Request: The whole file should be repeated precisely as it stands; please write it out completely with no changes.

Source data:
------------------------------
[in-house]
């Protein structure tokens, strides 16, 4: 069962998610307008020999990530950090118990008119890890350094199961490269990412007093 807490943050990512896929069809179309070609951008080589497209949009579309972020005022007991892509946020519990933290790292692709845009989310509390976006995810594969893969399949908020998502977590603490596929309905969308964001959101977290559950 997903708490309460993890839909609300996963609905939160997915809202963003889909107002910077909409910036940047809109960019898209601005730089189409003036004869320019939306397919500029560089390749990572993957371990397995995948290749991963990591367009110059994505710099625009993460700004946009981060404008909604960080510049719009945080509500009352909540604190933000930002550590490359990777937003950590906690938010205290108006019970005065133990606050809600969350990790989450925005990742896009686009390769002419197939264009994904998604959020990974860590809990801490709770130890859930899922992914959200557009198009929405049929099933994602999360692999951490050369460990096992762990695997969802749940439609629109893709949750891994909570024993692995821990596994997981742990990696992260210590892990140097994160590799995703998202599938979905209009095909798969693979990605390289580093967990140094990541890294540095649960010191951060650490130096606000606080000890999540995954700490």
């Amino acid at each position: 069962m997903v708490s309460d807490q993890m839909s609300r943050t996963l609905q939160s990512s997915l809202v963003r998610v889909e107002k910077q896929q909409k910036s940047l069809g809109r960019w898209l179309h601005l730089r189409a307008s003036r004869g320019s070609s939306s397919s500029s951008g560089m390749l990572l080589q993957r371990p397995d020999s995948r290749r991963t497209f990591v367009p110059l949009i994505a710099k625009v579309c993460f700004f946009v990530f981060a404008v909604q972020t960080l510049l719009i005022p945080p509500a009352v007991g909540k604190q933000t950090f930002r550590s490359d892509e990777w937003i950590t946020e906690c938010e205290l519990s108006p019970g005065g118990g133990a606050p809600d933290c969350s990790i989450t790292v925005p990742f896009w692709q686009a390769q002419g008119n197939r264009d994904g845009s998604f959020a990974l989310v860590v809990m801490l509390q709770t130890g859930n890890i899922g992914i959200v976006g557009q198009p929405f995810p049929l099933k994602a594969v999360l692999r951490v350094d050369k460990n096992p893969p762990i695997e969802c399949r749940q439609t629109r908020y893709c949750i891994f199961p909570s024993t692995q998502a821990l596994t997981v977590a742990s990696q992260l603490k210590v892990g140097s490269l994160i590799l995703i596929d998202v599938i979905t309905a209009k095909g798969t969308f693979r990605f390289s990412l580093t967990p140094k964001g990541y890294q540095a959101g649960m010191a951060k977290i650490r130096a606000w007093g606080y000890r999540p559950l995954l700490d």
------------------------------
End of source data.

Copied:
[in-house]
């Protein structure tokens, strides 16, 4: 069962998610307008020999990530950090118990008119890890350094199961490269990412007093 807490943050990512896929069809179309070609951008080589497209949009579309972020005022007991892509946020519990933290790292692709845009989310509390976006995810594969893969399949908020998502977590603490596929309905969308964001959101977290559950 997903708490309460993890839909609300996963609905939160997915809202963003889909107002910077909409910036940047809109960019898209601005730089189409003036004869320019939306397919500029560089390749990572993957371990397995995948290749991963990591367009110059994505710099625009993460700004946009981060404008909604960080510049719009945080509500009352909540604190933000930002550590490359990777937003950590906690938010205290108006019970005065133990606050809600969350990790989450925005990742896009686009390769002419197939264009994904998604959020990974860590809990801490709770130890859930899922992914959200557009198009929405049929099933994602999360692999951490050369460990096992762990695997969802749940439609629109893709949750891994909570024993692995821990596994997981742990990696992260210590892990140097994160590799995703998202599938979905209009095909798969693979990605390289580093967990140094990541890294540095649960010191951060650490130096606000606080000890999540995954700490």
């Amino acid at each position: 069962m997903v708490s309460d807490q993890m839909s609300r943050t996963l609905q939160s990512s997915l809202v963003r998610v889909e107002k910077q896929q909409k910036s940047l069809g809109r960019w898209l179309h601005l730089r189409a307008s003036r004869g320019s070609s939306s397919s500029s951008g560089m390749l990572l080589q993957r371990p397995d020999s995948r290749r991963t497209f990591v367009p110059l949009i994505a710099k625009v579309c993460f700004f946009v990530f981060a404008v909604q972020t960080l510049l719009i005022p945080p509500a009352v007991g909540k604190q933000t950090f930002r550590s490359d892509e990777w937003i950590t946020e906690c938010e205290l519990s108006p019970g005065g118990g133990a606050p809600d933290c969350s990790i989450t790292v925005p990742f896009w692709q686009a390769q002419g008119n197939r264009d994904g845009s998604f959020a990974l989310v860590v809990m801490l509390q709770t130890g859930n890890i899922g992914i959200v976006g557009q198009p929405f995810p049929l099933k994602a594969v999360l692999r951490v350094d050369k460990n096992p893969p762990i695997e969802c399949r749940q439609t629109r908020y893709c949750i891994f199961p909570s024993t692995q998502a821990l596994t997981v977590a742990s990696q992260l603490k210590v892990g140097s490269l994160i590799l995703i596929d998202v599938i979905t309905a209009k095909g798969t969308f693979r990605f390289s990412l580093t967990p140094k964001g990541y890294q540095a959101g649960m010191a951060k977290i650490r130096a606000w007093g606080y000890r999540p559950l995954l700490d």